About Iguazu Falls
The thunderous roaring of these fall can be heard from miles away.
The name Iguazu comes from the Guarani words y (water) and guasu (big). The legend says that a god planned to marry a beautiful aborigine named Naipí, who fled with her mortal lover Tarobáin a canoe. In rage, the god sliced the river creating the waterfalls, condemning the lovers to an eternal fall.
This magnificent array of waterfalls is located in Southern Brasil in the state of Parana on the border between Argentina and Brasil. They stretch for 2.5 miles plunging 269 feet (82m) into Iguaçu River. Numerous rocky and wooded islands on the edge of the escarpment over which the Iguaçu River plunges divide the falls into some 275 separate waterfalls or cataracts.
The falls are shared by the Iguazú National Park (Argentina) and Iguaçu National Park (Brazil). These parks were designated UNESCO World Heritage Sites in 1984 and 1986, respectively.
There are two main towns on either side of the falls: Foz do Iguaçu in the Brazilian state of Paraná, and Puerto Iguazú in the Argentine province of Misiones. Other important tourist attractions near the falls include the Itaipu hydroelectric power plant, and the Jesuit Missions of the Guaranis in Argentina, Paraguay and Brazil.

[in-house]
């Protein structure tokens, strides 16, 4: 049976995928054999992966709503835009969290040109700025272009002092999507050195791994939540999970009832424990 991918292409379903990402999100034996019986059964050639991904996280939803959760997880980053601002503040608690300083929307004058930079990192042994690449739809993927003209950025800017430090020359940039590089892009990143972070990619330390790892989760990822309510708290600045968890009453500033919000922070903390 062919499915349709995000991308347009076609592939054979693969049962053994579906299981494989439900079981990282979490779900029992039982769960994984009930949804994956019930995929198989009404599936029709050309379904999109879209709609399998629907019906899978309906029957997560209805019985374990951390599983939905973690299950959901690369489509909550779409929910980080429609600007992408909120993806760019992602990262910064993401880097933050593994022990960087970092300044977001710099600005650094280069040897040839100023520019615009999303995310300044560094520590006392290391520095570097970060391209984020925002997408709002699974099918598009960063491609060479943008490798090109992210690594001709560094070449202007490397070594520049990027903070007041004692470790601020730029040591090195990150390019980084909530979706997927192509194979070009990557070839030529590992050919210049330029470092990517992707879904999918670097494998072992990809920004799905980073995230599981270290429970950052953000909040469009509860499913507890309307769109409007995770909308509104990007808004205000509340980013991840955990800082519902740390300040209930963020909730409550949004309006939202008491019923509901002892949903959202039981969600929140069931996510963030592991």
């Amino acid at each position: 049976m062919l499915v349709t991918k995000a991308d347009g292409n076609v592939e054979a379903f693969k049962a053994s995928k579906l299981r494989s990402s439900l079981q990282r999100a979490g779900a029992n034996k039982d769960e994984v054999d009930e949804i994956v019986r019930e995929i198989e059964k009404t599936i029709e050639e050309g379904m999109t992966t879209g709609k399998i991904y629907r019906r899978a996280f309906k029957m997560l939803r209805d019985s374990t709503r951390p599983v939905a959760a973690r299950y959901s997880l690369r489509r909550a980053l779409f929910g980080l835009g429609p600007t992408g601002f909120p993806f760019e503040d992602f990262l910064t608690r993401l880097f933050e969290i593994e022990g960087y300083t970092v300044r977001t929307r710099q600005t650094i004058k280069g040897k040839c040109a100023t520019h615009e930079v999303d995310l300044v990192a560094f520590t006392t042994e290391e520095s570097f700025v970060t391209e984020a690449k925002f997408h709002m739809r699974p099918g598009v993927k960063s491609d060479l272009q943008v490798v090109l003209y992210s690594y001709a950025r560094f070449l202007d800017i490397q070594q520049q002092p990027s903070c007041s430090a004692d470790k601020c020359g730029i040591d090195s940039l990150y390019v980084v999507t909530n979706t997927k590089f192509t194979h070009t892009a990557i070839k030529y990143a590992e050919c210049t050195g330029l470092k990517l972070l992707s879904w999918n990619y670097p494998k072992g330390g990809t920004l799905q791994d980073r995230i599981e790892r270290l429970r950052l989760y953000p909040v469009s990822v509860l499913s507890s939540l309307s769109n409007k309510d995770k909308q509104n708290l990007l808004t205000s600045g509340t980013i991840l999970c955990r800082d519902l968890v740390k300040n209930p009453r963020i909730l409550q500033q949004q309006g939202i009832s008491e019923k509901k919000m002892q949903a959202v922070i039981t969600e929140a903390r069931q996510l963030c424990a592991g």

The Garganta del Diablo ("Devil's Throat"), a U shaped 150 meters wide and 700 meters long cliff, is the most impressive of all, and marks the border between Argentina and Brazil. Most of the falls are within Argentine territory, but from the Brazilian side (600 meters) a more panoramic view of the Garganta del Diablo is obtained. Many Islands split up the falls, including several large ones.
The vegetation of the region is rich and varied, ranging from semideciduous to tropical. Contrasts are also abundant, with orchids growing next to pines, bamboos next to palm trees, and mosses next to lianas and colorful begonias.